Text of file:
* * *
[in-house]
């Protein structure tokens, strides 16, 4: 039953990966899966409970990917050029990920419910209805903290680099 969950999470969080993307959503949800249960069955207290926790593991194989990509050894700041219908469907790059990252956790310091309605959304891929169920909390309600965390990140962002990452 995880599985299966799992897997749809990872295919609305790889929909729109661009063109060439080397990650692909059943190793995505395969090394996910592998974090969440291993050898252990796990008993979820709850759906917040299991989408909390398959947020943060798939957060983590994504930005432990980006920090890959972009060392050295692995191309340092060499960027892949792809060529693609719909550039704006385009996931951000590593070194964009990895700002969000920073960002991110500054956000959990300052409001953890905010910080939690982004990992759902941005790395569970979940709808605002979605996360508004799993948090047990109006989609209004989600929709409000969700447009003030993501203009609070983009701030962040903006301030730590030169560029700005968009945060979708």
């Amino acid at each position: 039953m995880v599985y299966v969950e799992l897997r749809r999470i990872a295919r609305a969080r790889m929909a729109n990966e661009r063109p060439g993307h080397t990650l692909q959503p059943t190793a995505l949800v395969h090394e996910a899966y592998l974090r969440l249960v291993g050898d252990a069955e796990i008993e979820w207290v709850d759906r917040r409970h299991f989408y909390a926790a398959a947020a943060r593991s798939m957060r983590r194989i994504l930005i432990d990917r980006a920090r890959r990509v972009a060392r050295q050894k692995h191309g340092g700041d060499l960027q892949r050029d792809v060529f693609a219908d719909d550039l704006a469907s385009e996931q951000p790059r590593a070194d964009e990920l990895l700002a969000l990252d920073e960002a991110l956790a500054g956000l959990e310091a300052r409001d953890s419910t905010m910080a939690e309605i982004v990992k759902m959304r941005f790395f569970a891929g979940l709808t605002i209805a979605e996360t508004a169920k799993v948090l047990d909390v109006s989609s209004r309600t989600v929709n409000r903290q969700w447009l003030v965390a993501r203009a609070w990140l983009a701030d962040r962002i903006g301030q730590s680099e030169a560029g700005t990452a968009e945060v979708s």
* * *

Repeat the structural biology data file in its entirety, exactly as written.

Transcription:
[in-house]
């Protein structure tokens, strides 16, 4: 039953990966899966409970990917050029990920419910209805903290680099 969950999470969080993307959503949800249960069955207290926790593991194989990509050894700041219908469907790059990252956790310091309605959304891929169920909390309600965390990140962002990452 995880599985299966799992897997749809990872295919609305790889929909729109661009063109060439080397990650692909059943190793995505395969090394996910592998974090969440291993050898252990796990008993979820709850759906917040299991989408909390398959947020943060798939957060983590994504930005432990980006920090890959972009060392050295692995191309340092060499960027892949792809060529693609719909550039704006385009996931951000590593070194964009990895700002969000920073960002991110500054956000959990300052409001953890905010910080939690982004990992759902941005790395569970979940709808605002979605996360508004799993948090047990109006989609209004989600929709409000969700447009003030993501203009609070983009701030962040903006301030730590030169560029700005968009945060979708």
């Amino acid at each position: 039953m995880v599985y299966v969950e799992l897997r749809r999470i990872a295919r609305a969080r790889m929909a729109n990966e661009r063109p060439g993307h080397t990650l692909q959503p059943t190793a995505l949800v395969h090394e996910a899966y592998l974090r969440l249960v291993g050898d252990a069955e796990i008993e979820w207290v709850d759906r917040r409970h299991f989408y909390a926790a398959a947020a943060r593991s798939m957060r983590r194989i994504l930005i432990d990917r980006a920090r890959r990509v972009a060392r050295q050894k692995h191309g340092g700041d060499l960027q892949r050029d792809v060529f693609a219908d719909d550039l704006a469907s385009e996931q951000p790059r590593a070194d964009e990920l990895l700002a969000l990252d920073e960002a991110l956790a500054g956000l959990e310091a300052r409001d953890s419910t905010m910080a939690e309605i982004v990992k759902m959304r941005f790395f569970a891929g979940l709808t605002i209805a979605e996360t508004a169920k799993v948090l047990d909390v109006s989609s209004r309600t989600v929709n409000r903290q969700w447009l003030v965390a993501r203009a609070w990140l983009a701030d962040r962002i903006g301030q730590s680099e030169a560029g700005t990452a968009e945060v979708s």